Summer v. Fabregas

Annotate this Case

52 N.J. Super. 399 (1958)

145 A.2d 659


Superior Court of New Jersey, Appellate Division.

Argued September 15, 1958.

Decided October 31, 1958.

*401 Before Judges PRICE, SCHETTINO and HALL.

Mr. Aaron Lasser argued the cause for plaintiffs-appellants (Messrs. Lasser & Lasser, attorneys; Mr. Lee Sarokin, on the brief).

Mr. Arthur L. Troast argued the cause for defendant-respondent (Messrs. McCarter & English, attorneys; Mr. Ward J. Herbert, of counsel).

The opinion of the court was delivered by SCHETTINO, J.A.D.

Plaintiffs appeal from a judgment based upon a jury's verdict of no cause of action, from a denial of plaintiffs' motion for judgment at the end of the case, and from a denial of plaintiffs' motion for a new trial.

This is a contract action whereby plaintiffs seek recovery for certain loans and other moneys advanced by plaintiffs to defendant totalling $4,232.

Plaintiffs, licensed real estate brokers, by a written contract dated November 15, 1955 employed defendant as a real estate and industrial engineering and building service salesman for a term of one year with compensation to be only in the form of commissions. The most pertinent provisions of the agreement for the purposes of this case are paragraphs 4 and 12 which are as follows:

"4. That it shall be the duty of the Employer to instruct the Employee in that branch of the business of the Employer in which *402 the Employee is employed by the terms of this agreement and to give the Employee the benefit of his experience and trade data acquired in the conduct of such business."

* * * * * * * *

"12. That the right to share in such commissions by the Employee shall not accrue until the commission has actually been collected by the Employer, but the Employer may, in his discretion, grant to the Employee such advances on account of such commission as he may from time to time deem fit and reasonable. It is understood and agreed, however, that such advances are not to be deemed as part payment of uncollected commissions nor as salary or other compensation, but are to be regarded strictly as temporary loans for the accommodation of the Employee. If, at the termination of this agreement or of the employment thereunder, or if at any other time, the advances so made to the Employee shall exceed the credits to his account for his share of commissions collected, then such excess of advances, overdraft or debit balance in the account of the Employee shall be owing by the latter and be payable upon demand to the Employer hereunder. Upon the receipt of payment of a commission by the Employer, it shall thereupon credit the account of the Employee with the portion of said commission due the Employee under the terms of this agreement."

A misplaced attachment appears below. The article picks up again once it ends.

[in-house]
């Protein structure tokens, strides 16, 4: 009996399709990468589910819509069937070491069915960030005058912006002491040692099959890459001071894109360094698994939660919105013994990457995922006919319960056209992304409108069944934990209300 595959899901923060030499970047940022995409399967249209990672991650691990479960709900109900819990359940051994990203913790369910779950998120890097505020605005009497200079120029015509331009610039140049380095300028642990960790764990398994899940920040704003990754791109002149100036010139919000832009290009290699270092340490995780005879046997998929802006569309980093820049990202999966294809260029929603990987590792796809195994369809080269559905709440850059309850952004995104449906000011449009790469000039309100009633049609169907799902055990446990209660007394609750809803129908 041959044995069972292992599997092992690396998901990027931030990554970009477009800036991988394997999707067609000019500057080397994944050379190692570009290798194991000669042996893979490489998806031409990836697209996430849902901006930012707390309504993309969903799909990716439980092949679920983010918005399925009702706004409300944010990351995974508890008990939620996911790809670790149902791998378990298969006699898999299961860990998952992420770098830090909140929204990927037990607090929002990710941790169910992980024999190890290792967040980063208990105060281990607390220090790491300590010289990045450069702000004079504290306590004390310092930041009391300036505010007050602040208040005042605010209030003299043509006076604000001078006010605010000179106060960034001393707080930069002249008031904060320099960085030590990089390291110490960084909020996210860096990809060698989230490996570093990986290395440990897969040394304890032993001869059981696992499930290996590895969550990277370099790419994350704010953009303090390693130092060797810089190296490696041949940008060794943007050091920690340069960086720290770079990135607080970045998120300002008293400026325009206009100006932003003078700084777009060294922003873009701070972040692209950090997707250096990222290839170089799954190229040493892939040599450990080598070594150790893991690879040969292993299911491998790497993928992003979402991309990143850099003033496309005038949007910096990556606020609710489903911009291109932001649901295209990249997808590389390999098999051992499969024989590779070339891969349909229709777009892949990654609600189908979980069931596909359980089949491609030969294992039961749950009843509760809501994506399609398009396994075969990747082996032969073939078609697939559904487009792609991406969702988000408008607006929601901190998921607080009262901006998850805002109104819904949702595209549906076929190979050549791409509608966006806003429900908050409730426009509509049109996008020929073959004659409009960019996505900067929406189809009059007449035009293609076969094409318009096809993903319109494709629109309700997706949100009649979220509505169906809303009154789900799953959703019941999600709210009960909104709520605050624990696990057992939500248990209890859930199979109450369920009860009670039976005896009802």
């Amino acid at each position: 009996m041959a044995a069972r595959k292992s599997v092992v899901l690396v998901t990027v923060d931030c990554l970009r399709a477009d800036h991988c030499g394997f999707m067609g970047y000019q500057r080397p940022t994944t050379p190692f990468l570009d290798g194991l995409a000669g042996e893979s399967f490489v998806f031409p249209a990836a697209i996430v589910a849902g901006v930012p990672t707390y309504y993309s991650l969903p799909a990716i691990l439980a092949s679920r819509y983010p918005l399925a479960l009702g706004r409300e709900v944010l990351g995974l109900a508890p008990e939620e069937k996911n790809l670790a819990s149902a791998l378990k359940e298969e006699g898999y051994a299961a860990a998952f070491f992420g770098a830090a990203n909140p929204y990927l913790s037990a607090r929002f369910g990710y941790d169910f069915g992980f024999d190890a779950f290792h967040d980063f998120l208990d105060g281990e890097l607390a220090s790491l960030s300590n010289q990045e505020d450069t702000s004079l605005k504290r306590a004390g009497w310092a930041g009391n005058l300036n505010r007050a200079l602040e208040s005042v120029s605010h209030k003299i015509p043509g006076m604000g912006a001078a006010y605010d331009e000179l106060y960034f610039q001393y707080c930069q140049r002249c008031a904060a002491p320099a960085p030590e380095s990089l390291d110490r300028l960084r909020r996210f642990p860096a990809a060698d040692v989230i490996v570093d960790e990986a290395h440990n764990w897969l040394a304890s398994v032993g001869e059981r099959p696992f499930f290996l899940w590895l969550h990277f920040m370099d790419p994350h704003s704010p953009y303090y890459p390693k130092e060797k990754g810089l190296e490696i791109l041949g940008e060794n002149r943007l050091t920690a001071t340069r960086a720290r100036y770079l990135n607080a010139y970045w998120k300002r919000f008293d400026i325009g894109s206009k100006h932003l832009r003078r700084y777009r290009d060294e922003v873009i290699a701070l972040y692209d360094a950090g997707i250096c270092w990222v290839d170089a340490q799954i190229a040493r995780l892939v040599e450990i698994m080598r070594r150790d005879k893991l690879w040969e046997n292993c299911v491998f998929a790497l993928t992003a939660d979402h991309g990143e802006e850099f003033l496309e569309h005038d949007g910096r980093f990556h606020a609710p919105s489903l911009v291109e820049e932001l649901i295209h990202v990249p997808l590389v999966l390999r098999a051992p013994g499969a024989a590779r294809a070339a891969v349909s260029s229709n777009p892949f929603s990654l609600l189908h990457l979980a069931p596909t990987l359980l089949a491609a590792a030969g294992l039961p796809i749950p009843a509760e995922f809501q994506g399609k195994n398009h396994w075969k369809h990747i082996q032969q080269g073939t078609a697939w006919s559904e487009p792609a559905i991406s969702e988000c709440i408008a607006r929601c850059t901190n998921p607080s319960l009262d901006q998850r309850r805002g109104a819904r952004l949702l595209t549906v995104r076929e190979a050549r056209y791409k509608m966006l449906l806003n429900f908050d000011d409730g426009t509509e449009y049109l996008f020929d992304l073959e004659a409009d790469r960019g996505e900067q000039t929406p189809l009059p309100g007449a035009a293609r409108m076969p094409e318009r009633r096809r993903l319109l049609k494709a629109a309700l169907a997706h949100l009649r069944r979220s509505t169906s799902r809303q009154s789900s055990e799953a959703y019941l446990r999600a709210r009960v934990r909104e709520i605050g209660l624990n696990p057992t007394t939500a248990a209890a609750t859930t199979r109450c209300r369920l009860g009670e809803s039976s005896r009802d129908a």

At the time the contract was entered into plaintiffs also delivered to defendant a letter stating that:

"* * * you will * * * devote your activities to the handling of industrial properties and sale of Alexander Summer Industrial Service Company services. You will receive $150 per week for a period of six months, which will be a loan against commissions. Prior to the end of the six month period, your activities will be reevaluated and a determination made as to its continuance * * *."

Parenthetically, it should be observed also that the industrial service company referred to was discontinued during the six-month period.

Plaintiffs' only witness gave testimony to establish that they had given defendant $150 per week from November 17, 1955 through May 22, 1956; that defendant received 28 such payments totalling $4,200; that plaintiffs had paid for defendant's benefit several small charges amounting to $32; that the $150 payments were loans; that each payment was made by check containing the word "loan" on its face; that defendant personally accepted and endorsed each *403 check; that each month a statement indicating that the payments were "loans" was submitted to defendant and acknowledged by defendant to be correct; that plaintiffs agreed to credit against the loans commissions earned by defendant but there was none earned, and that these payments were made in accordance with the provisions of paragraph 12 and had not been repaid.